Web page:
Keywords: individual earnings; educational attainment; externalities; households; regions; Europe
    Date: 2009–07–23
  3. By: Thomas Brenner (Department of Geography, Philipps University Marburg); Tom Broekel (Department of Human Geography and Planning, Faculty of Geosciences, Utrecht University)
    Abstract: Measuring the innovation performance of regions or nations has been repeatedly done in the literature. What is missing in the literature is a discussion of what innovation performance of a region means. How do regions or nations contribute really to the innovation output of ï¬rms? And how can this contribution be investigated in an empirically sound way? We argue that while the literature offers many suggestions, their theoretical foundation is often weak and the underlying assumptions are rarely discussed. In this paper, we systematize various mechanisms by which spatial units influence ï¬rms' innovation activities. On the basis of this, common innovation performance measures and analyses are discussed and evaluated. It is concluded that there is no general best way of measuring the innovation performance of spatial units. In fact, the most interesting insights can be obtained using a multitude of different approaches at the same time.
    Keywords: Innovation performance, regional innovativeness, innovation generation, regional innovation system, national innovation system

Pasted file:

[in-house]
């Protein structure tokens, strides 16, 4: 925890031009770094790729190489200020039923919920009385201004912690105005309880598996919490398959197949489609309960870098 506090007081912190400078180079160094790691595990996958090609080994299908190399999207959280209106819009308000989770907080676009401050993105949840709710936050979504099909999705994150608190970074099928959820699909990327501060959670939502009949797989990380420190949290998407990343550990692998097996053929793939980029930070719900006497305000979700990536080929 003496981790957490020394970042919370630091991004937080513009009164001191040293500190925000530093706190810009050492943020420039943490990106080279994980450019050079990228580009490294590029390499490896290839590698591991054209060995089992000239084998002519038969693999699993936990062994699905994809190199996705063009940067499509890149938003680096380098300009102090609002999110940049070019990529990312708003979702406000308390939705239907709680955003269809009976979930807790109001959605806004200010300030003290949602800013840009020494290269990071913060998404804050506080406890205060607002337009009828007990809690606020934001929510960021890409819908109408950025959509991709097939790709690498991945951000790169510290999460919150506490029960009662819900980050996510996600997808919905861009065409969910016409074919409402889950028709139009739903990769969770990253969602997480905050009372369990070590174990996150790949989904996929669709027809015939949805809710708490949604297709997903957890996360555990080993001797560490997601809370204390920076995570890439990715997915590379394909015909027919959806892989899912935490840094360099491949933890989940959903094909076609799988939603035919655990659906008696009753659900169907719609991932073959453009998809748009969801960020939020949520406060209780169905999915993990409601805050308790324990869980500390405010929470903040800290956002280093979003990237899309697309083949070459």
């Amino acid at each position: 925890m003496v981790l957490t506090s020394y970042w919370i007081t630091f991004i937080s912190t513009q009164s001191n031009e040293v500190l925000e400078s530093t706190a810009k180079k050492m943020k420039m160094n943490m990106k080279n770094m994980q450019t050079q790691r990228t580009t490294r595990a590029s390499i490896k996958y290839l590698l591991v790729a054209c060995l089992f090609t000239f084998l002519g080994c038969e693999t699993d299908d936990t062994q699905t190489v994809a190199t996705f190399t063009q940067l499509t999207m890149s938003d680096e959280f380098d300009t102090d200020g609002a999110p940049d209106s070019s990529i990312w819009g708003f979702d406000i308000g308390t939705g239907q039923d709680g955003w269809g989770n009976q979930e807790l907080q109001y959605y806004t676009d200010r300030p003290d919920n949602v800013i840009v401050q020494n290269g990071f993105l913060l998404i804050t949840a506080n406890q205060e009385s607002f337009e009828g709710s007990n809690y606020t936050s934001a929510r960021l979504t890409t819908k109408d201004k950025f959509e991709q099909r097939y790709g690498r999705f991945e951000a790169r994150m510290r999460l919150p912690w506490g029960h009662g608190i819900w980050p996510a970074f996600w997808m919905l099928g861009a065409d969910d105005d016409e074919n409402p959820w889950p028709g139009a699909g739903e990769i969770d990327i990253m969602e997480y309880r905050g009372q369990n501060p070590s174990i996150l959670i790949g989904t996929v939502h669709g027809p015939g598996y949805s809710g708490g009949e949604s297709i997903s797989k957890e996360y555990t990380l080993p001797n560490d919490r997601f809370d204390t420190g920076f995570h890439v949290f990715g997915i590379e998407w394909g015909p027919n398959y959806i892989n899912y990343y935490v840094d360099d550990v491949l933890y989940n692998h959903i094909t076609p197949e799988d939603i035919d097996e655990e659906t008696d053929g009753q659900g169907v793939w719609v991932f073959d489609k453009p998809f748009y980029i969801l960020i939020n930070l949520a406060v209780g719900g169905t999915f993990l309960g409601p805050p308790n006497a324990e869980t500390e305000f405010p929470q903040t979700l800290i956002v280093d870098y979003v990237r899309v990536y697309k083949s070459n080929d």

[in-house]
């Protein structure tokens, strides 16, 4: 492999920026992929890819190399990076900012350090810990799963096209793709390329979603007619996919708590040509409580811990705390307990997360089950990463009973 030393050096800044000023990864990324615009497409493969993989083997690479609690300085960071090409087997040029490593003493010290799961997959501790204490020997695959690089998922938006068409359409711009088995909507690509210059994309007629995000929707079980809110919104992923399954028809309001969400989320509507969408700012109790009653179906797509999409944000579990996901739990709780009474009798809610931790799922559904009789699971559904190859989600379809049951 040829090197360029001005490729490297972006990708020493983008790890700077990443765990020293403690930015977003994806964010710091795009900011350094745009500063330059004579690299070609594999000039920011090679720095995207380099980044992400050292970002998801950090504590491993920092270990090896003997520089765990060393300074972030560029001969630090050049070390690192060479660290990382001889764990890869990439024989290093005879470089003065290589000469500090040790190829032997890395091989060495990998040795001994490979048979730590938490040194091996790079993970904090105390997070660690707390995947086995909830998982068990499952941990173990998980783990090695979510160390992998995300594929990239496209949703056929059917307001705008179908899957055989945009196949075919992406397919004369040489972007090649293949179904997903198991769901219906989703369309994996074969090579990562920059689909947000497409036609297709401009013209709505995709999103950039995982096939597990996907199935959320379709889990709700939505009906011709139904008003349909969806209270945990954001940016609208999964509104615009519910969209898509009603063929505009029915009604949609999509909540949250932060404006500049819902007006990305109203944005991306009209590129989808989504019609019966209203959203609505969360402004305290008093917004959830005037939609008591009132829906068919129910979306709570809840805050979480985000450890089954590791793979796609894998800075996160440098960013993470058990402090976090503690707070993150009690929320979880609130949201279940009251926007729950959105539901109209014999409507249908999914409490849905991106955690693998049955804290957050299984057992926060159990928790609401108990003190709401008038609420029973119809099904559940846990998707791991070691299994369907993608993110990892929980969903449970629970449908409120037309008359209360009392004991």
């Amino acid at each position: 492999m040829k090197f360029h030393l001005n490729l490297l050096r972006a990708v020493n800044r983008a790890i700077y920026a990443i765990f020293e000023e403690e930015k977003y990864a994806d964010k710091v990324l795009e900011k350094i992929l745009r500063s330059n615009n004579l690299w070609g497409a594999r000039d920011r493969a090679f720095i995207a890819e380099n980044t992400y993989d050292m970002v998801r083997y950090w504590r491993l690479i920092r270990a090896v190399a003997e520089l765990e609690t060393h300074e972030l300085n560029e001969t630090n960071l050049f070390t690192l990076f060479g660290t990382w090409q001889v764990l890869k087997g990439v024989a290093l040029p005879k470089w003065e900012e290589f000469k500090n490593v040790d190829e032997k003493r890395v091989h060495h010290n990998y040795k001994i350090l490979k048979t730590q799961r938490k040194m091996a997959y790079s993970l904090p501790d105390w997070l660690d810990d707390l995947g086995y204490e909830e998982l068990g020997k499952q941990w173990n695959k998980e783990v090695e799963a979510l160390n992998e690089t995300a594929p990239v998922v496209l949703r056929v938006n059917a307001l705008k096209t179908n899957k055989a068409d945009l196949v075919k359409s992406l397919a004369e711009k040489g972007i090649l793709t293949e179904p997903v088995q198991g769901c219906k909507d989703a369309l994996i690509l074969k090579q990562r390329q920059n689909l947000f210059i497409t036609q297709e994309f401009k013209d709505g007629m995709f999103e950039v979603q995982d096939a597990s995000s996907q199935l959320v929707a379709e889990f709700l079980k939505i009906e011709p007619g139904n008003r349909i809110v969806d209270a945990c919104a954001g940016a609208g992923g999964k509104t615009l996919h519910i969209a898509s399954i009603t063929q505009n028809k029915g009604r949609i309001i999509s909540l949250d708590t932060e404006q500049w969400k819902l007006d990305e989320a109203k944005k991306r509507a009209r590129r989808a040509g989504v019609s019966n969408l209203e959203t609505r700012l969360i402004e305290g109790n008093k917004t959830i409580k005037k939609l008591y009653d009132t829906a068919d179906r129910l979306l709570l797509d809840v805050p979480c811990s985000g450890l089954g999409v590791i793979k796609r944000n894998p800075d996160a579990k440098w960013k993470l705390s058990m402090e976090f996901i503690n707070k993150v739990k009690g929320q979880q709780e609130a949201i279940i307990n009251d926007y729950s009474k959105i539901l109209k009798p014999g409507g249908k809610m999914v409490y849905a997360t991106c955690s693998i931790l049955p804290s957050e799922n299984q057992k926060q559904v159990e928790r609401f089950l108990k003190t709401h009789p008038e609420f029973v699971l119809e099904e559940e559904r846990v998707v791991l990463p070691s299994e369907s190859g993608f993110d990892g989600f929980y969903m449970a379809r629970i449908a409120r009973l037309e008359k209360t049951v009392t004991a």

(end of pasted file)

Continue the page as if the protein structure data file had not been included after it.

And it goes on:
Date: 2009–01
  4. By: Goei, B. de; Burger, M.J.; Oort, F.G. van; Kitson, M. (Erasmus Research Institute of Management (ERIM), RSM Erasmus University)
    Abstract: In contemporary literature on changing urban systems, it is often argued that the traditional central place conceptualisation is outdated and should be replaced by a network view that emphasises the increasing criss-crossing pattern of interdependencies between spatial units. This paper tests for urban network development by looking at commuting patterns in the Greater South East UK. The analysis is based on census commuting interaction data for three points in time during the past three decades (1981, 1991, and 2001). Although the empirical results indicate that the Greater South East UK can still not be characterized as a polycentric urban region or integrated urban network, there is some evidence for urban network development at the local, intra-urban, level as well as a decentralization of the system at the regional, inter-urban, level.
    Keywords: United Kingdom;gravity model;commuting;urban networks;Greater South East
    Date: 2009–06–25
  5. By: Theresa Grafeneder-Weissteiner; Klaus Prettner
    Abstract: This article investigates the effects of introducing demography into the New Economic Geography. We generalize the constructed capital approach, which relies on infinite individual planning horizons, by introducing mortality. The resulting overlapping generation framework with heterogeneous individuals allows us to study the effects of ageing on agglomeration processes by analytically identifying the level of trade costs that triggers catastrophic agglomeration. Interestingly, this threshold value is rather sensitive to changes in mortality. In particular, the introduction of a positive mortality rate makes the symmetric equilibrium more stable and therefore counteracts agglomeration tendencies. In sharp contrast to other New Economic Geography approaches, this implies that deeper integration is not necessarily associated with higher interregional inequality.
    Keywords: Agglomeration, New Economic Geography, Trade and Growth, Constructed Capital Model, Population Ageing.
    JEL: C61 F12 F15
    Date: 2009–05
  6. By: Rego, Conceição; Caleiro, António